(5) The OEC scheme vibes with the textual evidence of stages, time for growth, order
(6) Therefore I fall on what seems to me the simpler side of the razor in regards to what I observe in nature.
(7) Therefore I rest in my position. But I attack people who bring a charge against YECs because of denying the trustworthiness of God and I attack YECs when they say you have to be a YEC or you deny the Gospel.
Thanks, Rey,
Some thoughts.

(1) The text is very careful with it's language but what it tells is about [is] the order of God's creation and his active hand in doing it and some general timing

I'm understanding this based on the emmendation I supply in bold above. If this is wrong, please let me know. Okay, I think I would concur, generally, though I would add that what it tells us about timing is neither incidentaly nor ambiguous. Its reference to "days" is higly correllated with the days of the week that we experience.

(2) The evidence in the text (not just Genesis 1) can support both YEC but it's careful enough to support OEC

Well, here is perhaps my oddity. I don't think YEC is my label, but I do think what the text tells us indicates that the earth was created relatively recently and in six days. But anyway, your "careful enough to support OEC" is an interesting way of putting it. This sounds a little bit like you're saying the author left a loophole for OEC. So we're off the hook. Probably not what you meant.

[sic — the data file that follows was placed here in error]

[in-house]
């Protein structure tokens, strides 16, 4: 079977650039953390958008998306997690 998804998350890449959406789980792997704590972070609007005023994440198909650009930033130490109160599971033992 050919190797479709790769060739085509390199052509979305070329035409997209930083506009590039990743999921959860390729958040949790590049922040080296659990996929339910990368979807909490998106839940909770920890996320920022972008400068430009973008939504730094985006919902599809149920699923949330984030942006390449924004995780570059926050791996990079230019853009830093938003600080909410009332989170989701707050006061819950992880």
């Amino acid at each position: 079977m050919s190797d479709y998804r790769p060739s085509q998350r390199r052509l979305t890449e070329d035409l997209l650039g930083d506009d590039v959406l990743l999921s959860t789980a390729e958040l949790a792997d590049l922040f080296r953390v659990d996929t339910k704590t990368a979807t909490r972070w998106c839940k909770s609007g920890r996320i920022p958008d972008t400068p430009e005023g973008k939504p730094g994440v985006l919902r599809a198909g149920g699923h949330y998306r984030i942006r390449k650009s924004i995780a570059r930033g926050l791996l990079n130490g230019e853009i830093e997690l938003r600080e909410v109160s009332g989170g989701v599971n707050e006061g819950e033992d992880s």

(3) The observation evidence of Creation says old in stages.

Not too sure about this, but anyway, we have now left off consideration of the text, right?

(4) The YEC scheme complicates the evidence of the observed evidence (not that it's less trustworthy, but it adds more explanations like a slowed down speed of light, etc.)

Ah, and here you delve into YEC-ism that isn't moi. I mean I've read these slowing light ideas etc. That is what it is, but we mustn't conflate these ideas with reading the text. There is (1) interpretation of the chapter, and there is (2) the attempt at correllating conclusions therefrom with conclusions reached from experience and reason, looking at observable phenomena, in a word "science." These two are not one. Number (1) is far more interesting to me, and I think more important. Number (2) can be fun and interesting, if you like that sort of thing, but is ultimately of much, much lower importance. And in doing it to be intellectually honest we have to admit our enormous limitations, including the limitations of science in this area.

(5) The OEC scheme vibes with the textual evidence of stages, time for growth, order

well, it would, if there were textual evidence for thse things, maybe...

(6) Therefore I fall on what seems to me the simpler side of the razor in regards to what I observe in nature.